Woman Refuses Job Interview Over ‘Full Face of Makeup’ Requirement

Beth Greenfield
Senior Editor

A woman who applied to work part time at the Body Shop to help cover her grad school costs is instead calling out the company for hypocrisy after she was instructed to wear a “full face of makeup” for her job interview at the store.

“We believe true beauty comes from the heart,” reads the mission statement of the Body Shop, founded in England in 1976 by Anita Roddick. “For us, beauty is much more than a pretty face. It’s about feeling good and doing good, too.”

Nevertheless, after Brenna MacPhee, 23, of Toronto, applied to work at the store, she received an email with the time and location of the interview, as well as this detail, according to CBC News: “***DRESSCODE: Please wear all black business attire and a full face of makeup as it is our dresscode in the store.”

MacPhee was so stunned, she decided to skip the appointment altogether and email the Body Shop on the matter. She shared her note in a Facebook post. “I chose not to come as I was deeply turned off by the prospect of working for your company… The fact that you require female interview candidates, not even employees, to ‘wear a full face of makeup’ is very problematic,” she wrote (sending it, unfortunately, to a do-not-reply-email address). “The implication behind such a requirement is that women look best with full makeup, and that it is a necessity. If I do not own makeup and cannot afford to invest time and money into the products you deem essential; if I choose not to wear makeup, or wear a lot, it should not have an impact upon my ability to work. After all, I was under the impression that I would be hired based upon my qualifications, not based upon my looks.”

Her Facebook post has been shared more than 175 times and has generated both critical and supportive commentary. “From someone who wears NO makeup (me!), I find this very upsetting!!” one person angrily shared. “They are saying I’m not fit to go outside unless I transform my face?? Since when is makeup an essential part of life?” Wrote another, “Remembering when Body Shop first opened in the U.K., it was all about natural products and cruelty free, Anita Roddick would probably turn in her grave hearing that.”

Another commenter offered a different view: “Pushing makeup on employees isn’t nice, however if you willingly apply to jobs, each place will have its own dress code. She chose to apply to a beauty store, of course the employees will have to wear their products to help sell them…Not saying it’s right, it’s just that’s a part of working sales.”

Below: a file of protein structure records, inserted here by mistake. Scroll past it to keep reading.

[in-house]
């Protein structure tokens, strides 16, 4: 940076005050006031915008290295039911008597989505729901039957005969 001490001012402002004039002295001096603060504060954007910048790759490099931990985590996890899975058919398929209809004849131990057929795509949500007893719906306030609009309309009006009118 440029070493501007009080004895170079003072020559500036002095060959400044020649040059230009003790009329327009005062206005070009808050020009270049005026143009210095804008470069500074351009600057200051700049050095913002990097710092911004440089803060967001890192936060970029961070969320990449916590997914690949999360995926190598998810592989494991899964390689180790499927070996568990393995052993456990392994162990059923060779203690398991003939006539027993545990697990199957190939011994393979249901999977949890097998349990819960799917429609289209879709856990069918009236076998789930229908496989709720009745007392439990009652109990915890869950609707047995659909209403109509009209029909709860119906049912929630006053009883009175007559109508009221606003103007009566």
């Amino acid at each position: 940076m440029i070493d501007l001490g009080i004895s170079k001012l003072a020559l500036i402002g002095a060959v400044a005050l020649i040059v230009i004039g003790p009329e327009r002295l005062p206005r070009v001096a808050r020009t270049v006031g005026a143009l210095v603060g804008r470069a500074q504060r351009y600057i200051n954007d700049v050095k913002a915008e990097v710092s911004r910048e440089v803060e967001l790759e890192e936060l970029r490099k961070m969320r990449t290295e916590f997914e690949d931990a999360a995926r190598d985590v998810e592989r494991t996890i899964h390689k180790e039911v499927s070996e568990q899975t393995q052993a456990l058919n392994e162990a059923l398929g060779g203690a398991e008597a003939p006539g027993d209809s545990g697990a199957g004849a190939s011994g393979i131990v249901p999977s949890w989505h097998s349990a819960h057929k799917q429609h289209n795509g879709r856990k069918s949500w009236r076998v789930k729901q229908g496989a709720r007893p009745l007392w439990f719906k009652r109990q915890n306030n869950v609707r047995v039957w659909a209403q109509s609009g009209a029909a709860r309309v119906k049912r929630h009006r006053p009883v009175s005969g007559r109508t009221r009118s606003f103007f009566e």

The Body Shop has not responded to a request for comment from Yahoo Beauty. But the Body Shop Canada’s vice president of marketing and corporate responsibility told CBC News that the company would investigate the situation. The company also tweeted these responses:

Unfair as it may be, the Body Shop, at least in the U.S., may be well within its rights to require specific appearance codes for both interviewees and employees. “While it is not legal to have dress codes for only one sex but not the other, so far the law seems to allow different dress codes for women and men, as long as they do not put an unfair burden on one gender more than the other,” notes the “dress codes and grooming” section of the website for the nonprofit organization Workplace Fairness.

An organization spokesperson, Paula Brantner, tells Yahoo Beauty, “It’s probably not that different when [enforced] during an interview, as the law that is going to be applicable when you are working allows it. It’s a screening device. And there’s no real difference between what they can do in an interview and what they can do on the job.”

Even though a required full face of makeup does seem like a clear “unfair burden” on women compared with the standard male requirement to groom facial hair, Brantner cites several cases as unfortunate precedents to MacPhee’s experience with the Body Shop.

The clearest parallel is from a decade ago, when Harrah’s casino implemented a dress code requiring female bartenders to wear extensive makeup and styled hair. “They had this whole process where they did a makeover, then expected you to emulate that look every day,” Brantner says. Men, meanwhile, only had to maintain trimmed hair and nails. A beloved, longtime employee who protested the new rule, saying it “made her very uncomfortable,” wound up fighting it in court, and losing, with a ruling that the company had the right to invoke its “appearance standards.”

Just last week, an appeals court upheld an Alabama insurance company’s right to ban a woman from wearing dreadlocks at work, despite the racial and cultural implications as argued on behalf of the employee by the Equal Employment Opportunity Commission.

How are companies allowed to enforce such rules? “Throughout the U.S., we have employment-at-will, meaning a company can hire and fire for any reason, as long as it’s not illegal,” Brantner explains. “So the question is, what would make it illegal?” Obvious racism and discrimination based on sexual orientation are examples, as is clear gender bias — but proving it effectively in a court of law can be difficult. “Companies can require a professional appearance,” she says, “and they can define it differently for women and for men.”

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